A research report is throwing more fuel on the prerelease fire surrounding T-Mobile’s G1 phone using Google’s Android open source operating system. “Success for Android has Little to Do with User Acceptance,” claims the ABI Research headline, and director Kevin Burden writes that Android can help sell a lot of smartphones only if carriers and manufacturers “recognize the value to their own business models of using standard platforms.”
Wall Street may be adding its own caveat to the report: Android can have a major impact only if shrinking budgets don’t force changes in plans for both the industry and its customers.
Right now HTC is the only original equipment manufacturer (OEM) committed to Android, with T-Mobile the only carrier, and the G1 phone finally gets into the hands of eager early adopters Oct. 22.
ABI did not return calls from LinuxInsider.
Wait for the Phone First
The evidence isn’t in yet regarding Android’s possibility of setting the smartphone standard.
“Let’s take away all the marketing hype and take a deep breath and let it all out,” Ramon Llamas, IDC senior research analyst told LinuxInsider. “It’s the next iPhone, the next BlackBerry — it’s one phone on one carrier right now, does that sound familiar to you? It may carry the [Google] brand and everything, but for most people in the universe, they haven’t even touched this darn thing yet.”
“It’s way too early to tell,” said independent telecommunications analyst Jeff Kagan, who has had an opportunity to check out the G1. “It’s cool, it’s great, it’s definitely good software and definitely worth looking at, but it’s not that different from the iPhone. They both basically do the same thing.”
T-Mobile recently announced that it would be tripling its original order for G1s, and on Monday the Motley Fool estimated that means T-Mobile will sell about 1.5 million G1s out of the gate.
However, the Week from Hell for Wall Street and the economy that was last week could put a damper on sales, Llamas said. Economic woes may make it harder to pry OEMs away from their existing proprietary software and take a chance on Android, even if the potential advantages of open source maintenance and developer improvements could help lower costs in the long run.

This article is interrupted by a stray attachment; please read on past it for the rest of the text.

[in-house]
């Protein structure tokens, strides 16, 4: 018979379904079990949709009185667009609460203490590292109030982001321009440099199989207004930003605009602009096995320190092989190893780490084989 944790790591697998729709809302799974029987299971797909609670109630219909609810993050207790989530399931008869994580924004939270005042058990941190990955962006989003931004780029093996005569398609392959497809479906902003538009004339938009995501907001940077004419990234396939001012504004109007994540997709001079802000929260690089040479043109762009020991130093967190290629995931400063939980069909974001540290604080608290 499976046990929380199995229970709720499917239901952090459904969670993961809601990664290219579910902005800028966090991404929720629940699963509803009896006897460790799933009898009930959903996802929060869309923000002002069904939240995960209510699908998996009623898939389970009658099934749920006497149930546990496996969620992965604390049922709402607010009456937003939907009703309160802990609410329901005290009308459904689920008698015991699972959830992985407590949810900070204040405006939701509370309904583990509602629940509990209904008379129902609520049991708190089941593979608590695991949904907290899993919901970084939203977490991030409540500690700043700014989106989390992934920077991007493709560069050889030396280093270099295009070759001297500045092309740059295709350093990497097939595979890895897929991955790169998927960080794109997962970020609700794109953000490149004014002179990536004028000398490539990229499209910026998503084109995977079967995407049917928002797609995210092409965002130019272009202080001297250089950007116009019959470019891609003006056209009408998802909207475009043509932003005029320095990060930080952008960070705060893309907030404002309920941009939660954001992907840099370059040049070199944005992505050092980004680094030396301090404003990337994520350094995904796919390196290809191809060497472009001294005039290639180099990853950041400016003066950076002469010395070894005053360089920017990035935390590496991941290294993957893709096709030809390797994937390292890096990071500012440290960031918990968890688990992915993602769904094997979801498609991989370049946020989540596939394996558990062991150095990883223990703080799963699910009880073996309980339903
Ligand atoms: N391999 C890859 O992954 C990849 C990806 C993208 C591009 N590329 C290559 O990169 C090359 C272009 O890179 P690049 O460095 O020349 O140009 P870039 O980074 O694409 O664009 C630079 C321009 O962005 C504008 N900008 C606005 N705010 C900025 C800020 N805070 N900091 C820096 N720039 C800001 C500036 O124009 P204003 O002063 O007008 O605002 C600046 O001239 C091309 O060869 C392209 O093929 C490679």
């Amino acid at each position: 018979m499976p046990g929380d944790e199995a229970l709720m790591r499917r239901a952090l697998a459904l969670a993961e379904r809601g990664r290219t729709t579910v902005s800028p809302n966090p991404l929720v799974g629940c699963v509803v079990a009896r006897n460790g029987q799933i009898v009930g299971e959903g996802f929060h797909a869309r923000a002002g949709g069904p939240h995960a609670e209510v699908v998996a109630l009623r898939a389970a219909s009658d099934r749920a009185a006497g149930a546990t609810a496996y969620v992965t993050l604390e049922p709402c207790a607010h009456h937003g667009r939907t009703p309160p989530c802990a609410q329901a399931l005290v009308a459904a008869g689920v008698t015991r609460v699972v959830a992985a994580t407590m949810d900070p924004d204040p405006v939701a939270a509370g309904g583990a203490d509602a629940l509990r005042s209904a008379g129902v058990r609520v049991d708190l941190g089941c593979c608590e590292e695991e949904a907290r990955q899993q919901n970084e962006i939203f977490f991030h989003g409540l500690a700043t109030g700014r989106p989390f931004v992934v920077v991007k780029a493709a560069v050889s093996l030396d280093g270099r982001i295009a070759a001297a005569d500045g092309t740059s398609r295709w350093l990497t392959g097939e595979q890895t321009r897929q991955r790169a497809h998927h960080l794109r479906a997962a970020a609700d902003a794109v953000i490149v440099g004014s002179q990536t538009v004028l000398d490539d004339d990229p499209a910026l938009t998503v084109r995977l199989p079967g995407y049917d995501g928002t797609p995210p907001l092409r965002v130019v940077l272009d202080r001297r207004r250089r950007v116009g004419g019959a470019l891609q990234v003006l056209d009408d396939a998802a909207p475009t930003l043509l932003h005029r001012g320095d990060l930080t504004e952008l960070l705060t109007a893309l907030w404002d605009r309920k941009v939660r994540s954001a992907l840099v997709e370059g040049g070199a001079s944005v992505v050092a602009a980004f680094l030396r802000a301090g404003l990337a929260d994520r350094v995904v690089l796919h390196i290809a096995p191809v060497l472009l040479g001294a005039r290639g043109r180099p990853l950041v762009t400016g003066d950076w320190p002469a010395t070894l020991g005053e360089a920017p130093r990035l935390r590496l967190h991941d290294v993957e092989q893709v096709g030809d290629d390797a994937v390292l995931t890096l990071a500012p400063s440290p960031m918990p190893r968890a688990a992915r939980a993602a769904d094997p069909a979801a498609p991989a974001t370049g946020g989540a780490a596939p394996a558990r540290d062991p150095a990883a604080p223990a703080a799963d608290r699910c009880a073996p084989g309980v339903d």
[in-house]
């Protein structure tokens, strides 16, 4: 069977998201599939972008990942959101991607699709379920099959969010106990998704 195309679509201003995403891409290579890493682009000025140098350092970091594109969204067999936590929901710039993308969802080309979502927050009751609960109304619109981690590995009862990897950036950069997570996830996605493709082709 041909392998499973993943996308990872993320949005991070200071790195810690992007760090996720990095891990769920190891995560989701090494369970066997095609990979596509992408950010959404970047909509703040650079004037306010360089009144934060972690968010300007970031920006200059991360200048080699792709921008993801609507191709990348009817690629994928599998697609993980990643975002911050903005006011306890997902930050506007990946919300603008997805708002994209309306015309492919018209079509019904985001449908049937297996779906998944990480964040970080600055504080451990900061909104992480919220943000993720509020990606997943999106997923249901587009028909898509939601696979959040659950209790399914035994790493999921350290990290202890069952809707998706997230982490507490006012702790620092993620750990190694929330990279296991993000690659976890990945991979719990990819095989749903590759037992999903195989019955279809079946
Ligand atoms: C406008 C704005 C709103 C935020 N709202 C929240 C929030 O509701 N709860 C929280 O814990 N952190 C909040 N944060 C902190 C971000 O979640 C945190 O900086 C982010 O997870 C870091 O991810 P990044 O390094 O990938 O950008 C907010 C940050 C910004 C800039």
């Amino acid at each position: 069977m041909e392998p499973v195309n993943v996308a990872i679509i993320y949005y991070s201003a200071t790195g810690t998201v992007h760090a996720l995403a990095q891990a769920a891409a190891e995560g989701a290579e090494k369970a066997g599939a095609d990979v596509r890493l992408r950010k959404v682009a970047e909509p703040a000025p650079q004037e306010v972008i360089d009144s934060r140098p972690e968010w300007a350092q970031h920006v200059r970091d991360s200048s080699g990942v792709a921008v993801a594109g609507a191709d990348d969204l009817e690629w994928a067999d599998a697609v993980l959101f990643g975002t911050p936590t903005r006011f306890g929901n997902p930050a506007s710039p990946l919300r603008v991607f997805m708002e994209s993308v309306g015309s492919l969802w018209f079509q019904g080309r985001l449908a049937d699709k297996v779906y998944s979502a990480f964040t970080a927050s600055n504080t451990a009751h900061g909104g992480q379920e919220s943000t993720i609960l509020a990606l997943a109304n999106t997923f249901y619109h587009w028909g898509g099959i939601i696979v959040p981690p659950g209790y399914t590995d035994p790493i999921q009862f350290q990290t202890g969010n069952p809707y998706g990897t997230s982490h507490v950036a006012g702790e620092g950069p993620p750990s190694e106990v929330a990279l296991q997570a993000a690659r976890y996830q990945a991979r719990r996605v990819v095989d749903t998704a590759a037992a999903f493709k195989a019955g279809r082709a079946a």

“It takes a lot of cost in supporting multi-platforms,” Llamas said. “That’s going to be on a lot of people’s radars. T-Mobile would like to make money off of this, but they’re staring at this ‘gift horse’ and saying how much cost can we weather and how much do customers want this? Knowing that the holiday season is coming but the economy is down, do we stay at this price or do we move it?”
Competitors Waiting for Android
The Apple iPhone’s stripped-down version of the Mac OS X and BlackBerry’s operating system are all closed, as is the Nokia-Symbian ecosystem, but Apple’s new App Store is breathing life into its developer community, and Research In Motion has promised to pay more attention to its own third-party software providers. Microsoft’s Windows Mobile 6.1 is supported by several OEMs and carriers and has an advantage in the enterprise, but an OS update is still a year away. This is the current smartphone environment that Android will find itself competing in when the phones go live in late October.
“Google’s got a name, but it’s just a name,” Kagan said. “Google is great at what they do online and with search, but all these other businesses they get into, they’re just not as successful as search. The smartphone category is the fastest-growing category in cell phones right now, that’s why everybody is focused like a laser beam on this right now, why everybody wants in and why everybody would love to be the favorite.”
A friend of mine had the following to say and I wondering if you could comment:
What is their definition of "open standards" in this article? It seems
rather a buzz word than a real word. I say this because Symbian has
been released as Open Source by Nokia, so it isn’t counted as a
standard, and the whole concentration is on Android?
The article says that the "Nokia-Symbian ecosystem" is closed source.
I don’t get this comment…
The article says that HTC is the only OEM committed to Android, but
the members list of Android [
http://www.openhandsetalliance.com/oha_members.html ] lists HTC,
Samsung, LG & Motorola as the handset manufacturers.
I don’t see how this article holds any merit. Unless I misunderstood it.
While Google says it is open source, we feel it is only truly open to Google "family" companies. While our 4 submissions to the Google 10 million dollar contest are good enough to warrant our patenting them, we werent considered in the contest, Nor in the release of the SDK. As ONE example, several of the MIT team that received awards from Google are also Google employees. MIGHT DOSENT MAKE RIGHT
Like David beat Goliath, little zzzphone.com took on giant Google by taking orders last week for the first Google Android enabled phones(see press release to New York Times and others on front page of zzzphone.com website). ZZZphone asks any of its critics, Google, reviewers, or customers to prove any claims made on its website re. the zzzphone are not true.
The fully customizable, 2 sim card, unlocked phone with Google Android beats the G1 and Iphone in price, features, and beauty.
Larry Horowitz, Pres. LHH Holdings (zzzphone.com), a Nevada corporation